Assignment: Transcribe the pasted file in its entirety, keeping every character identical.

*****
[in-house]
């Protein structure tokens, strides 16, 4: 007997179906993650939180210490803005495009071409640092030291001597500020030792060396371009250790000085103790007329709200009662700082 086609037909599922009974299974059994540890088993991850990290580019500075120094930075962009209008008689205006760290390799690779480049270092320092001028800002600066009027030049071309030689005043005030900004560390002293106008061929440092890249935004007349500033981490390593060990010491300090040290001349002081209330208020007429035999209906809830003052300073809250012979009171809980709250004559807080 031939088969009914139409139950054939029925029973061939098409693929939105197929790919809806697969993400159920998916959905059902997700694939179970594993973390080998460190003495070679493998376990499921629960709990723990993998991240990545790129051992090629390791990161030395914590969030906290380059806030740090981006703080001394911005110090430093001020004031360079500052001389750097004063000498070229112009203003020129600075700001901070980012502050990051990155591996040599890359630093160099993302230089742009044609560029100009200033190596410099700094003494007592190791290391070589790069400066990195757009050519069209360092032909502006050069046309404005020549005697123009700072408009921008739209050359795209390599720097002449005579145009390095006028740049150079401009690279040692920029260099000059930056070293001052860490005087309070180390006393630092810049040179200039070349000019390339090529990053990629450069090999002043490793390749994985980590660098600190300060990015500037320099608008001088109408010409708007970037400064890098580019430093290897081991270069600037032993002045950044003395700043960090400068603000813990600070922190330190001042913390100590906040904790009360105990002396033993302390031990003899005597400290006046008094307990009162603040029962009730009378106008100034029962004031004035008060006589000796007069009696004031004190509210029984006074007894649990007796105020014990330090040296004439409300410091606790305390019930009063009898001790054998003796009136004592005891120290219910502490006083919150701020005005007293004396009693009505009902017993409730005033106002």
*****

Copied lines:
[in-house]
């Protein structure tokens, strides 16, 4: 007997179906993650939180210490803005495009071409640092030291001597500020030792060396371009250790000085103790007329709200009662700082 086609037909599922009974299974059994540890088993991850990290580019500075120094930075962009209008008689205006760290390799690779480049270092320092001028800002600066009027030049071309030689005043005030900004560390002293106008061929440092890249935004007349500033981490390593060990010491300090040290001349002081209330208020007429035999209906809830003052300073809250012979009171809980709250004559807080 031939088969009914139409139950054939029925029973061939098409693929939105197929790919809806697969993400159920998916959905059902997700694939179970594993973390080998460190003495070679493998376990499921629960709990723990993998991240990545790129051992090629390791990161030395914590969030906290380059806030740090981006703080001394911005110090430093001020004031360079500052001389750097004063000498070229112009203003020129600075700001901070980012502050990051990155591996040599890359630093160099993302230089742009044609560029100009200033190596410099700094003494007592190791290391070589790069400066990195757009050519069209360092032909502006050069046309404005020549005697123009700072408009921008739209050359795209390599720097002449005579145009390095006028740049150079401009690279040692920029260099000059930056070293001052860490005087309070180390006393630092810049040179200039070349000019390339090529990053990629450069090999002043490793390749994985980590660098600190300060990015500037320099608008001088109408010409708007970037400064890098580019430093290897081991270069600037032993002045950044003395700043960090400068603000813990600070922190330190001042913390100590906040904790009360105990002396033993302390031990003899005597400290006046008094307990009162603040029962009730009378106008100034029962004031004035008060006589000796007069009696004031004190509210029984006074007894649990007796105020014990330090040296004439409300410091606790305390019930009063009898001790054998003796009136004592005891120290219910502490006083919150701020005005007293004396009693009505009902017993409730005033106002």